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Post-AP Classes: What Are They and Who Takes Them?

Senior Marina Hashim observes her culture plates of nutrient gel in post-AP biology.
Photo: Sydnie Jiang

As many high school students get older, it seems as though their lives are centered around Advanced Placement classes. It’s all about how many AP classes someone should take, and when spring comes around, it’s about preparing for the AP exams. But what happens when a student, for example, takes AP Spanish their junior year? What should they do for their senior year?

Some students might drop that subject and pick up another AP their senior year, but others choose to continue on the track and take the post-AP class offered. A post-AP has more freedom than the typical AP class because there is no standard national exam at the end of the year. Instead, students typically take these classes out of genuine interest. “I chose to take post-AP bio because it tailors to my interests,” said senior Marina Hashim. “I’m interested in doing research in college, and I feel that this class gives me the right exposure.”

A post-AP counts as an Honors class, and it is usually offered for the language and science courses for seniors. There is a post-AP class for Latin, French, Spanish, biology and computer science. “In post-AP Latin, we do a lot of translations, but it’s more relaxed than AP Latin,” said senior Ben Thompson.

In post-AP Spanish, students explore stories, films and poems from different literary movements and styles. They are able to learn about these literary movements from a variety of different perspectives, while also learning a lot about the cultural aspect of the period they’re studying. In post-AP French, the students learn about French history from Julius Caesar all the way to the present time. The post-AP computer science class is called data structures, where the students learn data structures and algorithms that are used in computers.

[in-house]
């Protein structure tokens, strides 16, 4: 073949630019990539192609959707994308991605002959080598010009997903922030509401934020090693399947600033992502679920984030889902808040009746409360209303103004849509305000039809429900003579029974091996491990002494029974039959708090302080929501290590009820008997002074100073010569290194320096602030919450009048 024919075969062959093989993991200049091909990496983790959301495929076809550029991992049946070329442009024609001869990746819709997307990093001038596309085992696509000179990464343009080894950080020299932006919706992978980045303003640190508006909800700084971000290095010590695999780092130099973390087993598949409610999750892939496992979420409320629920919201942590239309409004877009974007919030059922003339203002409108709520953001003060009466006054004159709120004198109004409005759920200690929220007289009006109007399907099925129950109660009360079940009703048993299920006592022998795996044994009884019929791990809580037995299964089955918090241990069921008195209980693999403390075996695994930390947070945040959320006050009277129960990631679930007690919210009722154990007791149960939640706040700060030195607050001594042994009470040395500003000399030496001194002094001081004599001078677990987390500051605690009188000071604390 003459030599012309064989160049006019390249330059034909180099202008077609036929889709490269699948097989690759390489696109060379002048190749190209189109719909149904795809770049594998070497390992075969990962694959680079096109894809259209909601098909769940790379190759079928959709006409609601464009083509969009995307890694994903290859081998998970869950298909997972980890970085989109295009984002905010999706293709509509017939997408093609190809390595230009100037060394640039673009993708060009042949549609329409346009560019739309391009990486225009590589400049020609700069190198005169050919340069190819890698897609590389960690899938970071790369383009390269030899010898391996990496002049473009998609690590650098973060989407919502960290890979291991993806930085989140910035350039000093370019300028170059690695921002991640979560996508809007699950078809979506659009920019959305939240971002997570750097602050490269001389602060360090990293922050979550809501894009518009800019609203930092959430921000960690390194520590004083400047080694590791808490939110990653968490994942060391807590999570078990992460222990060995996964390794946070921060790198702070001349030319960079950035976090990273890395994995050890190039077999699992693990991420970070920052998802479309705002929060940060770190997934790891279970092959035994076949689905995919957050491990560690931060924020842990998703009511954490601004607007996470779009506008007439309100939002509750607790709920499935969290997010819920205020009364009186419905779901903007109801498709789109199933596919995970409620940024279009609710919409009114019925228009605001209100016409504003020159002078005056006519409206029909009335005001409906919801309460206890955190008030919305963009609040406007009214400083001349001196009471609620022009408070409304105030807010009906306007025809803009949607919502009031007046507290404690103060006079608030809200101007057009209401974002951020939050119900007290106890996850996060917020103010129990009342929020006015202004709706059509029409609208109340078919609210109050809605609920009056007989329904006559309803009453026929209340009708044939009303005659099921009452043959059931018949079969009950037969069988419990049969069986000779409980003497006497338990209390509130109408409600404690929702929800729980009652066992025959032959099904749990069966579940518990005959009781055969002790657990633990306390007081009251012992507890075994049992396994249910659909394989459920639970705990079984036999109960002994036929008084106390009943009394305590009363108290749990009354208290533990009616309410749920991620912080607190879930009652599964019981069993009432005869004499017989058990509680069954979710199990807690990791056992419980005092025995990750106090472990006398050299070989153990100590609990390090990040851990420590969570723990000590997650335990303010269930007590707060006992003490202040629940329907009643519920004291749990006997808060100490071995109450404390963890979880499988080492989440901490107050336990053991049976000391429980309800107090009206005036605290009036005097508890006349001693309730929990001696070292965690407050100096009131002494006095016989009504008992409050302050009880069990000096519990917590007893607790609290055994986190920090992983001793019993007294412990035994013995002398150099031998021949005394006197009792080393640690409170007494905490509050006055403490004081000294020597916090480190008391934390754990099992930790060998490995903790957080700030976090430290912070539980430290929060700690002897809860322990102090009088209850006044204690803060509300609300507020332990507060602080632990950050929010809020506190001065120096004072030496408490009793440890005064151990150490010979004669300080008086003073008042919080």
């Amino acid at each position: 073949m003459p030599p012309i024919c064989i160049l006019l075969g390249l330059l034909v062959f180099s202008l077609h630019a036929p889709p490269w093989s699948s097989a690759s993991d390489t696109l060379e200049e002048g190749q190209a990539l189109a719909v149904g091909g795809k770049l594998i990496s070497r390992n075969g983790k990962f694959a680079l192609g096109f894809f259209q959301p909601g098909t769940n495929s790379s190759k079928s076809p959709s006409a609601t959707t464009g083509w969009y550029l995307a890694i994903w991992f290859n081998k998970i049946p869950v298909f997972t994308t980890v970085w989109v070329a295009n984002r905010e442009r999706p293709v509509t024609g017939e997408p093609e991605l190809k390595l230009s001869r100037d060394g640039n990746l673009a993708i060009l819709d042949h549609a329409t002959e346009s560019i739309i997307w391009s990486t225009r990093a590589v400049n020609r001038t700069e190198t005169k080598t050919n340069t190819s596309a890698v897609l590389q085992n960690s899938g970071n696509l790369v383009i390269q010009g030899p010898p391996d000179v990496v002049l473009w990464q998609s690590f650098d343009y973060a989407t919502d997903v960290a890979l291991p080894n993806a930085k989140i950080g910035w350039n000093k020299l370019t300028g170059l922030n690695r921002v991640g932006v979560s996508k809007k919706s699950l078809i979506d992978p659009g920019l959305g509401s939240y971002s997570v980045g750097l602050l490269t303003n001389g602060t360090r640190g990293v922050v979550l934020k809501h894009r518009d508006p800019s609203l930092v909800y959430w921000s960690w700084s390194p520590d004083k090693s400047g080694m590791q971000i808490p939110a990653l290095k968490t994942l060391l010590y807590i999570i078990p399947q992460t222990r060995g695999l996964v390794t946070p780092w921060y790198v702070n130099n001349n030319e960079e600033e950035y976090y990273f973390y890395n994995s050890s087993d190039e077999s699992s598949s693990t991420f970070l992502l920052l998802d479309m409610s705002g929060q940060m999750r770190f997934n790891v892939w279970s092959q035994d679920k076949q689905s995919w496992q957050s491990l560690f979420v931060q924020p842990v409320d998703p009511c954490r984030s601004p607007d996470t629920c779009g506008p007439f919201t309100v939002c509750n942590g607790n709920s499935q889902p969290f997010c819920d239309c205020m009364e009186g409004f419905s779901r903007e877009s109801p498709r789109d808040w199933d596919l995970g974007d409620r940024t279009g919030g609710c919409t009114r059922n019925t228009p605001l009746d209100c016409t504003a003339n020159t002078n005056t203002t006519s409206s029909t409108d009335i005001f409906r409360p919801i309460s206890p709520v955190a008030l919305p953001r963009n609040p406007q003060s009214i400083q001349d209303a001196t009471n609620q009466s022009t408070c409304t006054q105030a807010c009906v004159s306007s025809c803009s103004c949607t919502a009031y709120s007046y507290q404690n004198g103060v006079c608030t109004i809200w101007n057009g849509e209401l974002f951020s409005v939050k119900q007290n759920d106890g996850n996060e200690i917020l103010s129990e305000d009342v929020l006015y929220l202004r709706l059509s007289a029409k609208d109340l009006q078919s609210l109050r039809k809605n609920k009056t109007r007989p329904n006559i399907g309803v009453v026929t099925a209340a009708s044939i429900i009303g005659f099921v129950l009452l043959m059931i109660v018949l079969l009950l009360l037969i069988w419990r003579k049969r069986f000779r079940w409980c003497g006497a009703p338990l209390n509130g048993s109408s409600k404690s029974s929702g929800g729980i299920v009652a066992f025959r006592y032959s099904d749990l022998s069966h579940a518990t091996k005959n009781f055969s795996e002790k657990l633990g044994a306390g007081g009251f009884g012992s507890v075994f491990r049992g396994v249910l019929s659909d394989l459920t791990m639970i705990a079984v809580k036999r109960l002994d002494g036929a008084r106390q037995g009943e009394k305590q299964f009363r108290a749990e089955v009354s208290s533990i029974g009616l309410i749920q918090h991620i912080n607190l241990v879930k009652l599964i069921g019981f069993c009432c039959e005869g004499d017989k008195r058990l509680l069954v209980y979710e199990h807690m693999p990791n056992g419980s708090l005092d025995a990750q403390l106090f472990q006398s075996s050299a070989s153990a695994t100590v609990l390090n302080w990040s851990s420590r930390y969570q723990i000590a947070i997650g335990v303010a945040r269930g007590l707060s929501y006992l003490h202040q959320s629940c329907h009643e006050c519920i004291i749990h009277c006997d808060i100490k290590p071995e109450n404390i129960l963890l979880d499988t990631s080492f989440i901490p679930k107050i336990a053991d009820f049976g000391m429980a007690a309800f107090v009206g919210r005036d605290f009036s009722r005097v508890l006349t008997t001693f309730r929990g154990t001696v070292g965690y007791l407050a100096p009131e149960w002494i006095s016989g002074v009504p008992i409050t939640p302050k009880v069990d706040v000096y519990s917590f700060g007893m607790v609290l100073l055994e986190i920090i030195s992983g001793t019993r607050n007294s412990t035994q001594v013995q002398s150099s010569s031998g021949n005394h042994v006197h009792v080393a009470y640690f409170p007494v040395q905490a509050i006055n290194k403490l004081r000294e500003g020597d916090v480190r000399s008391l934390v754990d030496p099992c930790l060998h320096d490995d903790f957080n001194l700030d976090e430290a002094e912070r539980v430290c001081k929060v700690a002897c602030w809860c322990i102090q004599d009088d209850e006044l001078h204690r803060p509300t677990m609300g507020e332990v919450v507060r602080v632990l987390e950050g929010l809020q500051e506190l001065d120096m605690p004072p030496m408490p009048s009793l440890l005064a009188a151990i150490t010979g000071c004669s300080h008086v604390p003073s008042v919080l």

In the post-AP biology class, students are free to research any topic they desire, as long as it is approved by biology teacher Dr. Kaylan Haizlip. Students design their own experiments, including the methods and materials, while still working alongside Dr. Haizlip. “The best part of this class is that we get to be so independent,” said senior Anna Stone. “I also like how we can collaborate together when we need help. There’s only five of us in this class.”

Chemistry teacher Julie Hall used to teach a post-AP chemistry class, which involved students helping her prepare labs for her AP chemistry class while also doing new labs that they didn’t get to do when they took chemistry. In contrast with biology, the students didn’t get to create their own experiments because chemicals can be very dangerous, and so they had to follow a lot of rules, which can put a limit on creativity.

“I taught this class in the past, and I would love to teach it again,” said Mrs. Hall. “If students approached me wanting to take post-AP chemistry, I would be all for it, as long as my schedule works out.” Teachers’ schedules are what makes some post-APs not possible because the teachers themselves are so busy with their classes for underclassmen.